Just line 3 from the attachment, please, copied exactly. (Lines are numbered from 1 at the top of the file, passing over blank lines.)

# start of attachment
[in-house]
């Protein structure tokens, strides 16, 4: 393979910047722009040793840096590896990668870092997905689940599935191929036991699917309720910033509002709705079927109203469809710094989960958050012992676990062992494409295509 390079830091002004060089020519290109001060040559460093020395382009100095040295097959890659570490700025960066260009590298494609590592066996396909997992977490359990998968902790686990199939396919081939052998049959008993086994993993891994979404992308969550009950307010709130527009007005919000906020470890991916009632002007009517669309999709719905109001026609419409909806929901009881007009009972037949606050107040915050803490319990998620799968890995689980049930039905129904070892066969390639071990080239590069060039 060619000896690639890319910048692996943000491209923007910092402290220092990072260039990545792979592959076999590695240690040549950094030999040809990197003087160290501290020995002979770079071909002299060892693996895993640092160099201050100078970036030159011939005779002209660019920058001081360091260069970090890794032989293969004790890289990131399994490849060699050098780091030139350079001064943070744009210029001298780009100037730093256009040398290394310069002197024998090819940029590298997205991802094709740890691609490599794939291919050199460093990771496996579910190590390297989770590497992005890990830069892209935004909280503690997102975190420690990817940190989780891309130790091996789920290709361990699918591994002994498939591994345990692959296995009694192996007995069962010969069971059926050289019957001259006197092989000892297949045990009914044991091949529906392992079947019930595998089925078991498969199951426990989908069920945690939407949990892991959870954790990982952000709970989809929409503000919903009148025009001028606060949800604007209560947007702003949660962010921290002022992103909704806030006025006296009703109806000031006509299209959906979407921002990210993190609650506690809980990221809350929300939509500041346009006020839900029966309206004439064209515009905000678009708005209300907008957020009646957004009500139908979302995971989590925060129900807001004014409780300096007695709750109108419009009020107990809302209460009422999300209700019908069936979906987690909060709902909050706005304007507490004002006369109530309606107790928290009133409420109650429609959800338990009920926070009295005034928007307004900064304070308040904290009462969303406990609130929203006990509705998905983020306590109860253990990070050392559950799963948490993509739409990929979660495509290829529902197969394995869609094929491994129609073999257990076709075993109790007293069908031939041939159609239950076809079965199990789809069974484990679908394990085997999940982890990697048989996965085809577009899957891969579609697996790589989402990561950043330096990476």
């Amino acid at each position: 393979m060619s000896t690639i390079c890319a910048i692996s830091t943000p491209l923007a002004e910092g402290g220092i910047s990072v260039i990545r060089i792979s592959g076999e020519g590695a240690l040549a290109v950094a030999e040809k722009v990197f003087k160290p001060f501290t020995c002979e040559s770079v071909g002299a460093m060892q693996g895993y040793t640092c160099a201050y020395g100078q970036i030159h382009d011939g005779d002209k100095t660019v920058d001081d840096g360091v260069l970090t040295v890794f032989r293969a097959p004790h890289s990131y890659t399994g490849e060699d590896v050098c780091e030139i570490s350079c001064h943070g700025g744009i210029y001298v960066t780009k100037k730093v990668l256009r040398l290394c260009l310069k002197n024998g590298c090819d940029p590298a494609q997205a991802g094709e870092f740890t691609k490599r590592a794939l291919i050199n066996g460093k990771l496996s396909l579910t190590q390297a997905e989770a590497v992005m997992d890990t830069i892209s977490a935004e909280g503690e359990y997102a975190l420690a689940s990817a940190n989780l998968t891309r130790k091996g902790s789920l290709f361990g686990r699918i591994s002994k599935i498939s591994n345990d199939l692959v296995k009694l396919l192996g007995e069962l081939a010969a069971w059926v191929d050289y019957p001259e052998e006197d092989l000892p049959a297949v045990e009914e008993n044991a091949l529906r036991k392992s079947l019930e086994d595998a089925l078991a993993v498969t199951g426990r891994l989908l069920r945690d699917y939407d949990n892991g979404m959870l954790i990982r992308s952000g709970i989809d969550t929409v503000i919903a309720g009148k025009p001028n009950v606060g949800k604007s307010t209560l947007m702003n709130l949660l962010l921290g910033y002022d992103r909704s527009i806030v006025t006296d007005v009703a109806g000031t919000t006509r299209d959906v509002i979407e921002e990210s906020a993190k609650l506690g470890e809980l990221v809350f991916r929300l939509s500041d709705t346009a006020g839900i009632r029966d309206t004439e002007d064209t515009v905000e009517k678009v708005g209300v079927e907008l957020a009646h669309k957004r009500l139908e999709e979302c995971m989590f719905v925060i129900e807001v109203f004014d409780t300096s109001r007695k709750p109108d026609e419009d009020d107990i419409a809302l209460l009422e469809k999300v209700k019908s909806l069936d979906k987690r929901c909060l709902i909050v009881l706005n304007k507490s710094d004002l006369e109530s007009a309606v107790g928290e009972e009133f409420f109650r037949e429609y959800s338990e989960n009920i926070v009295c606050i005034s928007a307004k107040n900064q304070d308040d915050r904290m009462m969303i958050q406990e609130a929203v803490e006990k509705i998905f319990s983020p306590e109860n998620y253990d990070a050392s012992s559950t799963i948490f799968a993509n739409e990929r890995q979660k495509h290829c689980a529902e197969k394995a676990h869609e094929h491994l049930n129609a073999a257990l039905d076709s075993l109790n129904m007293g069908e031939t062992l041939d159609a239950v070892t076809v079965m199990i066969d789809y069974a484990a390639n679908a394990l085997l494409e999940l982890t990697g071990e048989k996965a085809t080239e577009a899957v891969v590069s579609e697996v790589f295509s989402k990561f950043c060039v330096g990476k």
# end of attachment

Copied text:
């Amino acid at each position: 393979m060619s000896t690639i390079c890319a910048i692996s830091t943000p491209l923007a002004e910092g402290g220092i910047s990072v260039i990545r060089i792979s592959g076999e020519g590695a240690l040549a290109v950094a030999e040809k722009v990197f003087k160290p001060f501290t020995c002979e040559s770079v071909g002299a460093m060892q693996g895993y040793t640092c160099a201050y020395g100078q970036i030159h382009d011939g005779d002209k100095t660019v920058d001081d840096g360091v260069l970090t040295v890794f032989r293969a097959p004790h890289s990131y890659t399994g490849e060699d590896v050098c780091e030139i570490s350079c001064h943070g700025g744009i210029y001298v960066t780009k100037k730093v990668l256009r040398l290394c260009l310069k002197n024998g590298c090819d940029p590298a494609q997205a991802g094709e870092f740890t691609k490599r590592a794939l291919i050199n066996g460093k990771l496996s396909l579910t190590q390297a997905e989770a590497v992005m997992d890990t830069i892209s977490a935004e909280g503690e359990y997102a975190l420690a689940s990817a940190n989780l998968t891309r130790k091996g902790s789920l290709f361990g686990r699918i591994s002994k599935i498939s591994n345990d199939l692959v296995k009694l396919l192996g007995e069962l081939a010969a069971w059926v191929d050289y019957p001259e052998e006197d092989l000892p049959a297949v045990e009914e008993n044991a091949l529906r036991k392992s079947l019930e086994d595998a089925l078991a993993v498969t199951g426990r891994l989908l069920r945690d699917y939407d949990n892991g979404m959870l954790i990982r992308s952000g709970i989809d969550t929409v503000i919903a309720g009148k025009p001028n009950v606060g949800k604007s307010t209560l947007m702003n709130l949660l962010l921290g910033y002022d992103r909704s527009i806030v006025t006296d007005v009703a109806g000031t919000t006509r299209d959906v509002i979407e921002e990210s906020a993190k609650l506690g470890e809980l990221v809350f991916r929300l939509s500041d709705t346009a006020g839900i009632r029966d309206t004439e002007d064209t515009v905000e009517k678009v708005g209300v079927e907008l957020a009646h669309k957004r009500l139908e999709e979302c995971m989590f719905v925060i129900e807001v109203f004014d409780t300096s109001r007695k709750p109108d026609e419009d009020d107990i419409a809302l209460l009422e469809k999300v209700k019908s909806l069936d979906k987690r929901c909060l709902i909050v009881l706005n304007k507490s710094d004002l006369e109530s007009a309606v107790g928290e009972e009133f409420f109650r037949e429609y959800s338990e989960n009920i926070v009295c606050i005034s928007a307004k107040n900064q304070d308040d915050r904290m009462m969303i958050q406990e609130a929203v803490e006990k509705i998905f319990s983020p306590e109860n998620y253990d990070a050392s012992s559950t799963i948490f799968a993509n739409e990929r890995q979660k495509h290829c689980a529902e197969k394995a676990h869609e094929h491994l049930n129609a073999a257990l039905d076709s075993l109790n129904m007293g069908e031939t062992l041939d159609a239950v070892t076809v079965m199990i066969d789809y069974a484990a390639n679908a394990l085997l494409e999940l982890t990697g071990e048989k996965a085809t080239e577009a899957v891969v590069s579609e697996v790589f295509s989402k990561f950043c060039v330096g990476k």